Use a careful eye with political polls
In the throes of a tight and turbulent election season, insight into how a particular candidate is faring is a hot commodity among campaigns and political wonks alike. Enter political polling — equally ballyhooed and maligned, but always of great interest.
Polls are intended to give us a snapshot in time of how a race is shaking out, but as the 2016 presidential election exposed, it’s buyer beware when it comes to depending on these public surveys as election predictors.
Last week the Greater Montana Foundation along with the UM Bureau of Business and Economic Research, offered Montana media an opportunity to hear from a panel of experts about public opinion research and how to decipher good polling from bad.
“There have been lots of conversations about the accuracy of polling,” said Nicole McCleskey, with Public Opinion Strategies. “I’ve even heard the question, ‘Is polling dead?’”
While it’s not dead, she said, it is changing. Consider this: In 1997 a survey conducted over the phone generated a 36% response rate. Today, phone polls only garner about a 6% response. Thanks to smartphones, anyone can block calls or simply ignore unknown numbers. In turn, telephone surveys have become much more difficult, and more expensive.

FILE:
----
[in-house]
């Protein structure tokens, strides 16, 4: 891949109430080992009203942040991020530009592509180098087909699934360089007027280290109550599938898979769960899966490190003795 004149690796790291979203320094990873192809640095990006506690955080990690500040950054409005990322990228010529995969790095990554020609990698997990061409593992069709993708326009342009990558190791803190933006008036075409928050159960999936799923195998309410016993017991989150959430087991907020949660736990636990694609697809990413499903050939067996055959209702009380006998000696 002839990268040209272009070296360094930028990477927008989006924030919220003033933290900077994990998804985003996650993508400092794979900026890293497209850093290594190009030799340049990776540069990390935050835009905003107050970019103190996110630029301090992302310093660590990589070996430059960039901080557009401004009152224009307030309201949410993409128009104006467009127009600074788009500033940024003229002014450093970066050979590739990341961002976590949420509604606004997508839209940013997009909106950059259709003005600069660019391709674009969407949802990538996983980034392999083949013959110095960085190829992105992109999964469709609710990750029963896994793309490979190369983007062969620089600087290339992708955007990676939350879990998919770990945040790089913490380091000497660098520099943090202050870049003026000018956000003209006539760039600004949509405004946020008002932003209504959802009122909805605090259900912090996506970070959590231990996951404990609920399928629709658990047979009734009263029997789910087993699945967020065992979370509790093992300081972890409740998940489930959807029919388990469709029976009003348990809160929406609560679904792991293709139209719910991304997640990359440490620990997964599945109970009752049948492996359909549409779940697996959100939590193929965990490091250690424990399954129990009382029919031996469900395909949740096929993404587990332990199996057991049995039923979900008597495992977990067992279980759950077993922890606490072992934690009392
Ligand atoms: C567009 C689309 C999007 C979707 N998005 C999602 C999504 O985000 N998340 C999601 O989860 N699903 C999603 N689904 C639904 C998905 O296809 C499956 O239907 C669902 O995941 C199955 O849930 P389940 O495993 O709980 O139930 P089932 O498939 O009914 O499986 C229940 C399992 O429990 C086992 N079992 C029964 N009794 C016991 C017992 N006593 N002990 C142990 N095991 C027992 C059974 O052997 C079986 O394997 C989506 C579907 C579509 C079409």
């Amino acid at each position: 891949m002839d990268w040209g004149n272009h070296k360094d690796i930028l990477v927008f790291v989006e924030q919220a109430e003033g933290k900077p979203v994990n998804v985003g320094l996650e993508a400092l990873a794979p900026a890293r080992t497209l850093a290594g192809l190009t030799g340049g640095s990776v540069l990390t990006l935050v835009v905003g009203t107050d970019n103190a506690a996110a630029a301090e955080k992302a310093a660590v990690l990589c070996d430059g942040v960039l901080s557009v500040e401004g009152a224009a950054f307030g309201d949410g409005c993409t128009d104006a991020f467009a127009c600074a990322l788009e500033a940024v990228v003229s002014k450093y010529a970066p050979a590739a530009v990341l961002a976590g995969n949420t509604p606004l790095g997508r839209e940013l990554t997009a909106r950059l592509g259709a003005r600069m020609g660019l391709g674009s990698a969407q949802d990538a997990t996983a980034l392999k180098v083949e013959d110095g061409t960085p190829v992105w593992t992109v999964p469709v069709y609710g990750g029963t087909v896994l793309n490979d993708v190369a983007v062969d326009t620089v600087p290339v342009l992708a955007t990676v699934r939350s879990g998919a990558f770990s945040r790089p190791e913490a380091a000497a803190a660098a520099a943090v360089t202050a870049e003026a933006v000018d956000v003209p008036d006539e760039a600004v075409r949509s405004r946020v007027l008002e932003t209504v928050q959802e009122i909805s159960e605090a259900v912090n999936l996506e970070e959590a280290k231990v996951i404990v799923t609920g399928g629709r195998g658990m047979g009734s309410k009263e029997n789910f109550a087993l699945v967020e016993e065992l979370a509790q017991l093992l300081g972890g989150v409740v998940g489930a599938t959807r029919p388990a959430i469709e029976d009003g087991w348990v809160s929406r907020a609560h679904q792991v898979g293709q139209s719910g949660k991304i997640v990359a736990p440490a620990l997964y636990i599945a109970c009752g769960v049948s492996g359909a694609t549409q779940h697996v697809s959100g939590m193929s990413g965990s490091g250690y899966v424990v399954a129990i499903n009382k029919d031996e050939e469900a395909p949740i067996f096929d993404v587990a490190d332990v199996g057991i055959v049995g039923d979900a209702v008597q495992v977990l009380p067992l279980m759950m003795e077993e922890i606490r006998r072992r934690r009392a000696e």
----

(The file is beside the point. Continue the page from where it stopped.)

Today, technology is driving the industry. But as McCleskey points out, while useful, an internet-driven survey has drawbacks. She notes that overall 10% of Americans are totally off-line, which automatically eliminates a vast subgroup of voters. That rate is even higher in Montana.
It’s also more difficult to get a truly random sample of the population online.
“I come from a view that not all polling is created equal,” McCleskey said.
So what should we look for when considering the accuracy of a political poll?
Along with methodology, it’s important to consider who funded the poll, the sample size (surveys with more than 500 respondents are preferable), the demographic and partisan composition of the survey, and how the questions were presented.
The final numbers matter, too. If a poll result falls within the margin of error, it should be considered too close to call.
Transparency is also key. A good pollster will make all of this information readily available.
Dr. Eric Raile, a political science professor at MSU, suggests looking at multiple polls for a more accurate snapshot of an election.
“Consider each poll as one data point,” he said. “Put some credence into each poll, but look at what’s happening globally.”
And take it all with a grain of salt.
As the Associated Press Stylebook warns, “no matter how good the poll, no matter how wide the margin,” a poll does not say one candidate will win an election. “Polls can be wrong and voters can quickly change their minds before they cast their ballots.”
What’s in the cards for a candidate today may not be the same come November.